The French government held a special security meeting Wednesday to discuss increasing protection measures at schools after a series of deadly extremist attacks in the country. The meeting, led by President Francois Hollande, was designed to adapt security measures to the new school year starting in September. The extremist threat is still at a "very high level," Defense Minister Jean-Yves Le Drian said. As summer winds down, the number of military troops protecting sensitive sites will be decreased in the French regions and increased in Paris, Le Drian said. Interior Minister Bernard Cazeneuve said he will announce specific measures to protect schools next week in coordination with Education Minister Najat Vallaud-Belkacem. More»
Amwal Al Ghad English - 2016-08-18 09:25:14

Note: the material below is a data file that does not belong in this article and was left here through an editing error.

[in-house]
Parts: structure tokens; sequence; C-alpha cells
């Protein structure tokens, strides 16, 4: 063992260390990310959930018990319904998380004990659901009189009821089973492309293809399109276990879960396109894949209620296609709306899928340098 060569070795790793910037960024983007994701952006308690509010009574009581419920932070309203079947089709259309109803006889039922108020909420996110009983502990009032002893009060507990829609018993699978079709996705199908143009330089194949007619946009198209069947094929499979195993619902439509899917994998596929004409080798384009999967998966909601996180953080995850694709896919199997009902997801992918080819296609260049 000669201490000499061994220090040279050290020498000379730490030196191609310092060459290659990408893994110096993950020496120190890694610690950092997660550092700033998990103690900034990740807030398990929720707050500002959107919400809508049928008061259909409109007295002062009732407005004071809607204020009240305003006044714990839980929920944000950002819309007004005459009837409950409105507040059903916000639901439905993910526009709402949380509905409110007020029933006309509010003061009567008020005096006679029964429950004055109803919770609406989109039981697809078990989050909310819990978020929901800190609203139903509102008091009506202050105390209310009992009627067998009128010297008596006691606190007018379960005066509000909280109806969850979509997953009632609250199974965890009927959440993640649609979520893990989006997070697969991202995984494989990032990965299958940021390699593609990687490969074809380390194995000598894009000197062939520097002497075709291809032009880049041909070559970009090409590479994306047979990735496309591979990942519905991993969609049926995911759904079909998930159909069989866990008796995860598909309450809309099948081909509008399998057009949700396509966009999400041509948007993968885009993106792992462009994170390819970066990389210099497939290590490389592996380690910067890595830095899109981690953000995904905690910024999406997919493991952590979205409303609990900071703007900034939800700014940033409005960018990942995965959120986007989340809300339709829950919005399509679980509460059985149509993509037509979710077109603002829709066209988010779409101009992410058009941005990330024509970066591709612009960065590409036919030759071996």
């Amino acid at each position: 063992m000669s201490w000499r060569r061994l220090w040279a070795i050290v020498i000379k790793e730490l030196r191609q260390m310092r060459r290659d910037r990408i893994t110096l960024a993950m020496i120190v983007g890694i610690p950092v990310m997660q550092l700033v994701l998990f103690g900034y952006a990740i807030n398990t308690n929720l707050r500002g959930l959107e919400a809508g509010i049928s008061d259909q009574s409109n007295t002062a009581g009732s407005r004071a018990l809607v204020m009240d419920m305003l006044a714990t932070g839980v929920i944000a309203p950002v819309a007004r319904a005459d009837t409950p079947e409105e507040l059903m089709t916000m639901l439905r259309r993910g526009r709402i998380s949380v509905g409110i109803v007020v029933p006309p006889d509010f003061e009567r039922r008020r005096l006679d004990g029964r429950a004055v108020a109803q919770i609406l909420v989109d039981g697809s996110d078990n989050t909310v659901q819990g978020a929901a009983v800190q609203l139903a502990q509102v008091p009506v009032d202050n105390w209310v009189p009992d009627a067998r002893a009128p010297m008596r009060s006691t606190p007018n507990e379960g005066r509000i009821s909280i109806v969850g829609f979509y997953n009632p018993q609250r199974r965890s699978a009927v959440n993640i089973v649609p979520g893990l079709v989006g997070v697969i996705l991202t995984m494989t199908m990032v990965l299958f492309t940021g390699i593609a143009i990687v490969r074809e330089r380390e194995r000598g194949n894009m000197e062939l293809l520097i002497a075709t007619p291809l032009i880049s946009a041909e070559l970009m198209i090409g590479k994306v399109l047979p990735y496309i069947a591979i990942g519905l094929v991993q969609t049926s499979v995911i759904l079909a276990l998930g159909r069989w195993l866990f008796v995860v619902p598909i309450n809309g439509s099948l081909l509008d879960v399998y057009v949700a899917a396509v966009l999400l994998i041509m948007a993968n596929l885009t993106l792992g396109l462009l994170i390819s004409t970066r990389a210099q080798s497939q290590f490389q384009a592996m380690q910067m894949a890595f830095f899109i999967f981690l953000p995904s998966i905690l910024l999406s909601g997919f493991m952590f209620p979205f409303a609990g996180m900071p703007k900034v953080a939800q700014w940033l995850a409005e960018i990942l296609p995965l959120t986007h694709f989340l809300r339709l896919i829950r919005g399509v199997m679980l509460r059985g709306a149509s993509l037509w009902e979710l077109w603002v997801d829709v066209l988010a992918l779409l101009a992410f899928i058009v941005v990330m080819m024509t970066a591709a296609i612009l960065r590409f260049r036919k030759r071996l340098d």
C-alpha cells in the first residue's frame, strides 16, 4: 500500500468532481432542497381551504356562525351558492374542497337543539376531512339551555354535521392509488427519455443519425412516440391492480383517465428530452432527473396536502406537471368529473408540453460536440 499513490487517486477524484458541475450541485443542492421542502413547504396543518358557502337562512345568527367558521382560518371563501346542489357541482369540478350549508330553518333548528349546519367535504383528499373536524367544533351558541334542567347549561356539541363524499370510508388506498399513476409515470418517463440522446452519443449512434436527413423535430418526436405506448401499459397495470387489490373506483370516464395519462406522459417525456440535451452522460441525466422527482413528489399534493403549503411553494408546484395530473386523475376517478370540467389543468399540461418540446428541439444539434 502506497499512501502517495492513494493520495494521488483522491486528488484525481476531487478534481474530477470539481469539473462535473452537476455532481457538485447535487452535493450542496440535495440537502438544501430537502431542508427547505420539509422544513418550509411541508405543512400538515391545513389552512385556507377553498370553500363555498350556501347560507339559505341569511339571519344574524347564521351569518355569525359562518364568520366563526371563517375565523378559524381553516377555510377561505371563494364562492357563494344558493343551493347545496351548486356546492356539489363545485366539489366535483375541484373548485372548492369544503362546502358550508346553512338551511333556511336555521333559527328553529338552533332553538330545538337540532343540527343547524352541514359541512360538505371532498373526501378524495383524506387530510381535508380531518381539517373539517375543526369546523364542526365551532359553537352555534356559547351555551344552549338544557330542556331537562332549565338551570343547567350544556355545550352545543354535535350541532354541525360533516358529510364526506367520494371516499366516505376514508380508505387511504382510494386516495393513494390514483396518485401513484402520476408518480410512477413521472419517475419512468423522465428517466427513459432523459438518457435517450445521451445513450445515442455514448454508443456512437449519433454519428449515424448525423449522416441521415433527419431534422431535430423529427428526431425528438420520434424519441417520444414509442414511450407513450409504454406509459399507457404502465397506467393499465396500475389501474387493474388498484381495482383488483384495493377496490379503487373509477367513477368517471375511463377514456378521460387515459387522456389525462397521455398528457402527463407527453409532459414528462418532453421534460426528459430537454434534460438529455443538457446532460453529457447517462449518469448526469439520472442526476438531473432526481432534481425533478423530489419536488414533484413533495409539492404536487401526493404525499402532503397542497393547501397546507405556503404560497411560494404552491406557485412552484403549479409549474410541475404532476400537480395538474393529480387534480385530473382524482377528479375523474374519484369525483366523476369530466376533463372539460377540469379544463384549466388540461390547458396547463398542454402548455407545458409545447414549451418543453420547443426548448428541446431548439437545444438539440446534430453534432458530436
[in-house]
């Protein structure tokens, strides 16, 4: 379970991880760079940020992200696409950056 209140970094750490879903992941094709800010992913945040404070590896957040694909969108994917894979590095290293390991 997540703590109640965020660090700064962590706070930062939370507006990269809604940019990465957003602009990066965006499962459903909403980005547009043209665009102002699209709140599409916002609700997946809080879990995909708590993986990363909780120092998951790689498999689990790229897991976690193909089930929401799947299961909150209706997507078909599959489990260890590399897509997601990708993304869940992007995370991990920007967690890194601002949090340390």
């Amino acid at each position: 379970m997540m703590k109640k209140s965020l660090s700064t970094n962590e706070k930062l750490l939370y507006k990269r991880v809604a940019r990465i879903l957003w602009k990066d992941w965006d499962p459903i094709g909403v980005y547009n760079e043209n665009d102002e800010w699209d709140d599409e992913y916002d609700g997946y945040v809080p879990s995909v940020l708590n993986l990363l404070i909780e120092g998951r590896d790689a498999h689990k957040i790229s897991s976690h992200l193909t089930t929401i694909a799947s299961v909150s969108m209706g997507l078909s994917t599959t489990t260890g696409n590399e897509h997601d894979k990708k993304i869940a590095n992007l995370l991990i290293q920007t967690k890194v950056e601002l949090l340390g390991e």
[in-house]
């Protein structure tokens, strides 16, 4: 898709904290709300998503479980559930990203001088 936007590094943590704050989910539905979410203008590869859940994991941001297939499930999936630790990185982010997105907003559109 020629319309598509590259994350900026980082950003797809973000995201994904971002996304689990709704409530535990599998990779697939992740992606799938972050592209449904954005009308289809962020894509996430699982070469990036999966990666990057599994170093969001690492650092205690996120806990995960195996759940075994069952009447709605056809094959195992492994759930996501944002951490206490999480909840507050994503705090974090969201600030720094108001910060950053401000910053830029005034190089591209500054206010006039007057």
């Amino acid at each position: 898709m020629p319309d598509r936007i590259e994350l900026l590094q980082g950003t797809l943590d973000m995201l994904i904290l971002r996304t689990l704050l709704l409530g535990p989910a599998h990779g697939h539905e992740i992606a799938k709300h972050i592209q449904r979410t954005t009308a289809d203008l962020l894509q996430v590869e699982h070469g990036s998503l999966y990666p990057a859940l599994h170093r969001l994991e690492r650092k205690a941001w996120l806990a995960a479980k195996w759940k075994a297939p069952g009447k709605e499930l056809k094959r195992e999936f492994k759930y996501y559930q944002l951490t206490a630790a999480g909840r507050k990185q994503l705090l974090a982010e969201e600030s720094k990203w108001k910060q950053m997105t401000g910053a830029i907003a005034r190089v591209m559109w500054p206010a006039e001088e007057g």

Turkey on Wednesday began freeing the first of some 38,000 prisoners not linked to the failed coup who are to be released in a move aimed at relieving pressure on prisons overcrowded with putsch suspects. The parole decision came as Turkey presses on with the biggest purge in its modern history after the July 15 bid by rogue elements in the military to oust President Recep Tayyip Erdogan from power. Justice Minister Bekir Bozdag said the release was "not an amnesty" but the measure could eventually apply to almost half of the Turkish prison population which has swelled to over 200,000 since the attempted coup. It will not apply to convicts guilty of murder, terrorism or state security crimes, or the thousands detained after the putsch. "The regulation refers to crimes committed before July 1, 2016. The crimes committed after July 1, 2016 are outside its scope," Bozdag said on Twitter. "As a result of this regulation, approximately 38,000 people will be released from closed and open prisons at the first stage." According to Turkish officials, over 35,000 people have been detained since the coup attempt although almost 11,600 of them have since been released. The state-run Anadolu Agency said the first convicts began to be released from Istanbul's Silviri prison hours after the announcement. One of the freed prisoners Turgay Aydin, was quoted as thanking Erdogan and saying: "I am very happy because I am released from prison. I was not expecting it." Bozdag said in an interview with A-Haber television that the parole could in the end apply to 99,000 out of Turkey's current total prison population of 214,000. According to Anadolu, the total capacity of Turkey's prisons is for 187,351 people. Hurriyet columnist Akif Beki wrote on August 11 that "prisons are jam-packed" amid the post-coup purge and asked: "How can that many be arrested without making any space?" Turkey is in the throes of a three-month state of emergency imposed after the coup, which the authorities describe as an attempt by the US-based preacher Fethullah Gulen to overthrow the existing order. More»